US-led vetting and certification of big-ticket projects may go a long way to allaying western investor concerns about rule of law and transparency issues.
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Seemingly a rather belated response to China’s multi-billion Belt and Road Initiative (BRI) and the attendant concerns over partner countries accruing high levels of debt, the embryonic US-led Blue Dot Network, BDN, is a multi-stakeholder certification scheme. Led by the US, partnered initially by Japan and Australia, it is aimed at encouraging private finance into transparent and financially sustainable road, port and other big-ticket projects in the developing world. Its name is a reference to the late astronomer Carl Sagan’s description of a Voyager 1 photograph of Earth as a ‘pale blue dot’.
Unlike BRI, which is massively backed by Chinese state finance, BDN is not intended to be a source of investment funds. For many developing countries hungry for China’s cheap development loans that may serve to undercut its appeal. Yet for an increasing number of those that feel they have incurred unsustainable debts that they will struggle to repay, the ability to engage western investors in projects that have been internationally validated could prove attractive.
For resilient investors bucking the downturn in foreign direct investment (fdi) in emerging markets – reflecting a decline in the globalisation of manufacturing production – the prospect of having an authoritative stamp of approval for potential projects and, by extension, local partners will help to mitigate a whole string of business environment risks, some of which appear to have grown more acute in recent years.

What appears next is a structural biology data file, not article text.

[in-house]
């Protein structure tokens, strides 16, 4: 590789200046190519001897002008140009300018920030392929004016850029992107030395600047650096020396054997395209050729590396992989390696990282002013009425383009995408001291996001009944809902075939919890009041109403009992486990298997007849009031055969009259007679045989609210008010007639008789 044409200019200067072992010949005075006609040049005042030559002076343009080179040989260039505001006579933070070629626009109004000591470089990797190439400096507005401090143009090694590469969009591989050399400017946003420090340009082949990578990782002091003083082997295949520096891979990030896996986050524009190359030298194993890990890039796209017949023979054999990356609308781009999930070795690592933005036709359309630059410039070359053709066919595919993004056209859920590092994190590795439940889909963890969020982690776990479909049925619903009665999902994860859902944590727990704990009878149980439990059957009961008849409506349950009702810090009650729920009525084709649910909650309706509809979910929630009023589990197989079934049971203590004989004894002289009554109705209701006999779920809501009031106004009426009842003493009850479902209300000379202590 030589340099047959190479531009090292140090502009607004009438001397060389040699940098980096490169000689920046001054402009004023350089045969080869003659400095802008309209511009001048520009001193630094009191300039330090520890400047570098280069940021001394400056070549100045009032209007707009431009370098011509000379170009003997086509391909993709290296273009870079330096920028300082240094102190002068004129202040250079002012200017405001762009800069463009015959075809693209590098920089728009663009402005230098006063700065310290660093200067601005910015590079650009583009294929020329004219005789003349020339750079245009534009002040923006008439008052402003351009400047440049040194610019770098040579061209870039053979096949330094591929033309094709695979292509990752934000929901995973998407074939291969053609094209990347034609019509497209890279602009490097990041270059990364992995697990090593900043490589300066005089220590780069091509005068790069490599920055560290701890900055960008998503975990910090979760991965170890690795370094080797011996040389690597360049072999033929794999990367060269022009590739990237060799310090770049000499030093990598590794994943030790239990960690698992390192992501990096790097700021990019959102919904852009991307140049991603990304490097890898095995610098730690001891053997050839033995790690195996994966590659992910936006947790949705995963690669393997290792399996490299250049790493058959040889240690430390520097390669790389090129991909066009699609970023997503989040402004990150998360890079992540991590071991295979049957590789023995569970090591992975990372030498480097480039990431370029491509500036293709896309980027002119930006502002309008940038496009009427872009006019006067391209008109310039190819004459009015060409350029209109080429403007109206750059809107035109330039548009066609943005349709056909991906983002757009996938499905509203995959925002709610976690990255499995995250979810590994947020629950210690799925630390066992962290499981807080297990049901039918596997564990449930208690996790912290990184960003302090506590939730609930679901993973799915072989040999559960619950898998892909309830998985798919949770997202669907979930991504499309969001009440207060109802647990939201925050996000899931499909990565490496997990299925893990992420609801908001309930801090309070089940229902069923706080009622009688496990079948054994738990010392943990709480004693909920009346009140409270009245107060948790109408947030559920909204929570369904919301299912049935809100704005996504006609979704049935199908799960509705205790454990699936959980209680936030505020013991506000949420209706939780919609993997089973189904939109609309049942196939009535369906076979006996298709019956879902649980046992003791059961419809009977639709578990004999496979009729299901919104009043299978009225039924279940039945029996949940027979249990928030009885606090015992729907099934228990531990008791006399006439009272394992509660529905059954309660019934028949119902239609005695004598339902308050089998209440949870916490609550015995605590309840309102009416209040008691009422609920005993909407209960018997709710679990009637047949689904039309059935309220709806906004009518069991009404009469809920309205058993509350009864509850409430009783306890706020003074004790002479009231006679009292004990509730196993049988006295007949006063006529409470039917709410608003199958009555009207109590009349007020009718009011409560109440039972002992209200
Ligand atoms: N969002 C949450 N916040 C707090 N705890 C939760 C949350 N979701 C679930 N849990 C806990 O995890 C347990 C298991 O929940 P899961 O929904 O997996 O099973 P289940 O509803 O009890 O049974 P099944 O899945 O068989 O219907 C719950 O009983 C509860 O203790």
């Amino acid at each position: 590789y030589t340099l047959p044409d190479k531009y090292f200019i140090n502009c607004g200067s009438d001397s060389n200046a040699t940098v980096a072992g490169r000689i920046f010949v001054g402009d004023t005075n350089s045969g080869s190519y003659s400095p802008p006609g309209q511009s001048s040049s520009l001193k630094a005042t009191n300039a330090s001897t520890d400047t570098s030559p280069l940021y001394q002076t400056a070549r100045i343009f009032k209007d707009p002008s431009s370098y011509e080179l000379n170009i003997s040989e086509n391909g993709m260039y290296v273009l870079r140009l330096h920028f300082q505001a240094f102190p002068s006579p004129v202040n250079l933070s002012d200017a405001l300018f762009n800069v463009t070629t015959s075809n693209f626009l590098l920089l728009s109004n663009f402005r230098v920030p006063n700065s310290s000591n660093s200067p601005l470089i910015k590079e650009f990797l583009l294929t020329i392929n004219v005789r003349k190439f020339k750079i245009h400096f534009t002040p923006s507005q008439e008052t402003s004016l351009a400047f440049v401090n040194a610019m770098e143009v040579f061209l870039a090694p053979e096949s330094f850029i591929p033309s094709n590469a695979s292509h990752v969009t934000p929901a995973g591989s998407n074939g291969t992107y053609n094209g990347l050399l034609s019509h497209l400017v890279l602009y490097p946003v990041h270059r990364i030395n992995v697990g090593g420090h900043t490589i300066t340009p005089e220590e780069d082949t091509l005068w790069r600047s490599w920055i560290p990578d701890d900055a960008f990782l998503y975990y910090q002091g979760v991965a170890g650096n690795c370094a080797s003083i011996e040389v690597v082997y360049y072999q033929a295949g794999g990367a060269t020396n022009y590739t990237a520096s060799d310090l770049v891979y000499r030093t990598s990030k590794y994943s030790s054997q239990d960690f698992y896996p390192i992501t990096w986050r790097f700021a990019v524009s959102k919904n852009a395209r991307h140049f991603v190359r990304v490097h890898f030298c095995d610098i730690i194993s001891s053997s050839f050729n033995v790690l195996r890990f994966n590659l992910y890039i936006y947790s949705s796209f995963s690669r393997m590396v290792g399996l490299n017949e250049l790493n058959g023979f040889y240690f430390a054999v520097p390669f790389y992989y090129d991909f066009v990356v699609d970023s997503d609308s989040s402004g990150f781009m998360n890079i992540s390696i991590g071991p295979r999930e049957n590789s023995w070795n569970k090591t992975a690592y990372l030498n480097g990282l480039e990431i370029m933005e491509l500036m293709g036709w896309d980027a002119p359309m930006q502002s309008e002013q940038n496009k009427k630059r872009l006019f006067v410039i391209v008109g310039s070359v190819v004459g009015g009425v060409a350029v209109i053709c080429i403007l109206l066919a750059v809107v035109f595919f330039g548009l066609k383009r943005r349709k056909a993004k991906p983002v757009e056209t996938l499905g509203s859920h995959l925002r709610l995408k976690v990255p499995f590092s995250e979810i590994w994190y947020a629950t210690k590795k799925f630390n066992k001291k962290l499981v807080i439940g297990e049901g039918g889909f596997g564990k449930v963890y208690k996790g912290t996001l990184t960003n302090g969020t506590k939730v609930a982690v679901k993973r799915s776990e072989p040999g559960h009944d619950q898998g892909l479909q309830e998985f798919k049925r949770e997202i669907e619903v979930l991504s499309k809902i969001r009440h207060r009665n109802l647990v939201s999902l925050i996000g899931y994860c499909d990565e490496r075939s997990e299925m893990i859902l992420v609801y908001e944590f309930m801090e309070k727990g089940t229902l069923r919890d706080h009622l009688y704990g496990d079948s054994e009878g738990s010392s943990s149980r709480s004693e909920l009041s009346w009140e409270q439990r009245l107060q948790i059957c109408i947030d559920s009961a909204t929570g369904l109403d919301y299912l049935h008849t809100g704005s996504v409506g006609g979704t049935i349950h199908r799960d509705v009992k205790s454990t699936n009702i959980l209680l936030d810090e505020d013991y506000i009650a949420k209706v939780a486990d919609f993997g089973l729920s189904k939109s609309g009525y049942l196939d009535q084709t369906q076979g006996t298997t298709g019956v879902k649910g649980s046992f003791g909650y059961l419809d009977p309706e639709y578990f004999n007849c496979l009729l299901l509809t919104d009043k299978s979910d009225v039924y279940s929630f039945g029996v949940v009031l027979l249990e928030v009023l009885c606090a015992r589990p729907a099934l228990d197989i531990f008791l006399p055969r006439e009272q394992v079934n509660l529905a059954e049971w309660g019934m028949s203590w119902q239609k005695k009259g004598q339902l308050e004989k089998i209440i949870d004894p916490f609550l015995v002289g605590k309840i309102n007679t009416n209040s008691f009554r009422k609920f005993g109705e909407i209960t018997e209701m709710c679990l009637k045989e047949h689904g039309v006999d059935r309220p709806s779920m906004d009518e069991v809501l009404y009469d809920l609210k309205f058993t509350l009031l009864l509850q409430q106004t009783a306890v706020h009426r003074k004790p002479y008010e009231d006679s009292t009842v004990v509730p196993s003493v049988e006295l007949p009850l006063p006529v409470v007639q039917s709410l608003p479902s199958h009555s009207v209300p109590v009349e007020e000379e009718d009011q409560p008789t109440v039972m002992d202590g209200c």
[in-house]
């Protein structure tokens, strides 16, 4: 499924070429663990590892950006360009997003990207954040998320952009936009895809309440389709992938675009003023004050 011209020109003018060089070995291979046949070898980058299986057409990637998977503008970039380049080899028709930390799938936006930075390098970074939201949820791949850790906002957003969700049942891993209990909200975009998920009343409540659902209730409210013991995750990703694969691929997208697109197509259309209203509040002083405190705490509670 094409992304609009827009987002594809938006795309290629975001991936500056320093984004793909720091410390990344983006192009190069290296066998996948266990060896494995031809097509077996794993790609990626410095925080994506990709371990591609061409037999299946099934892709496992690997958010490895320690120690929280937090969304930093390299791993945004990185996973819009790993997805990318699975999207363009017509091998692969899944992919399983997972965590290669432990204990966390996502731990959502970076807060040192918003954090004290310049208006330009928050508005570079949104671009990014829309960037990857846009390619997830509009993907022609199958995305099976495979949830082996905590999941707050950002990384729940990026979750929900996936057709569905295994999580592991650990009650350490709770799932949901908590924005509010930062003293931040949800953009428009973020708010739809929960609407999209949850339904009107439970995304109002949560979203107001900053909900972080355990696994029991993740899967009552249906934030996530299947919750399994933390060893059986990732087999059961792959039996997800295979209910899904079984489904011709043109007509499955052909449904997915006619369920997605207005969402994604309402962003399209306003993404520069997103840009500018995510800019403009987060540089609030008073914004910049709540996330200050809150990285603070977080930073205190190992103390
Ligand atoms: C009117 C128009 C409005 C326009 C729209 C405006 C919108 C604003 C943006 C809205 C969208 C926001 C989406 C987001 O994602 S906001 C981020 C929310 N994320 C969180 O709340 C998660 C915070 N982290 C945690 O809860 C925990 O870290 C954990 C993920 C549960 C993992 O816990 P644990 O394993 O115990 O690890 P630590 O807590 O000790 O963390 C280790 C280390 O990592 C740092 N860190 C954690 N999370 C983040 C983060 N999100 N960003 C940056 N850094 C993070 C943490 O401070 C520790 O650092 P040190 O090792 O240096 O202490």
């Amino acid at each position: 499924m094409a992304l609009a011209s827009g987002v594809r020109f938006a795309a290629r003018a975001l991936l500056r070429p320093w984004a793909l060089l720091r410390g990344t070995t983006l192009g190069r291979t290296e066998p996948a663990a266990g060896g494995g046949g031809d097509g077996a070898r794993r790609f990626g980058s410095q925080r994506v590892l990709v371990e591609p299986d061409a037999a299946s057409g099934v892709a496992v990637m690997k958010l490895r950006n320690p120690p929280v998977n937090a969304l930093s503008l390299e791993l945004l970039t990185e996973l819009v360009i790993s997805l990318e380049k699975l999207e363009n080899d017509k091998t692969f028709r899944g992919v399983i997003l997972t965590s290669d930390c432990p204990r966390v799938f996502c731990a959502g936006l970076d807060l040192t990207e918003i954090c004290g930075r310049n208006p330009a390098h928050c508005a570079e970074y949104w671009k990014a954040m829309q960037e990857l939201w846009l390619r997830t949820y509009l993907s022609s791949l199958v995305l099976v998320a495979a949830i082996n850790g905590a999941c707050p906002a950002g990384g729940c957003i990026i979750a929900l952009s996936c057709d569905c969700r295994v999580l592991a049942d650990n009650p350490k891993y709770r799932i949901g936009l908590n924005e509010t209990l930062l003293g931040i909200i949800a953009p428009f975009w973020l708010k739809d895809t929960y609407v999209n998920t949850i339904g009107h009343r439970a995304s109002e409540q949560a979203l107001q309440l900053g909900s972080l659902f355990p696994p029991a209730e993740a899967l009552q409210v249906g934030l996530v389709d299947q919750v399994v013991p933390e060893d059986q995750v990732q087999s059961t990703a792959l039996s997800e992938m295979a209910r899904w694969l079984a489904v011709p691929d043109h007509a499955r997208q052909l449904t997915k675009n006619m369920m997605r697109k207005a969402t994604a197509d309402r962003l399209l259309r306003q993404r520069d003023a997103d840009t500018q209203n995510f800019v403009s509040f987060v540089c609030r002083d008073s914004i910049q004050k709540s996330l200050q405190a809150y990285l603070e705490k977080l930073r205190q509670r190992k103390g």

An EY survey published last year suggested that perceived levels of bribery and corruption in emerging markets had doubled those in developed markets since the last study in 2012. This despite increased regulation, enforcement and compliance efforts. Sanctions risks are also more severe in certain jurisdictions, primarily as a result of President’s Trump’s growing use of economic penalties as a means of exerting diplomatic pressure.
Over recent years, the US has watched nervously – and largely helplessly – as BRI, a series of land and maritime economic corridors connecting China with the West, has extended its footprint across much of the developing world. From Asia to Africa, Beijing’s concessionary loans have been funnelled into port, road, rail, dam and other infrastructure projects. Increasingly, though, the benefits accruing to recipient countries have been overshadowed by concerns over the opaqueness of many of the Chinese deals and their long-term implications.
In a number of BRI partner countries, there has been criticism of the influx of Chinese workers to help implement projects as well as deeper anxieties about the latter falling into China’s hands if heavy debts prove to be too onerous to repay. That was the case in Sri Lanka, whose port at Hambantota was handed over to China on a 99-year lease. It is a fate that could befall others heavily indebted to Beijing, like Djibouti for example. Some countries, notably, Malaysia and Pakistan, have cancelled projects for fear of seeing their economic sovereignty undermined.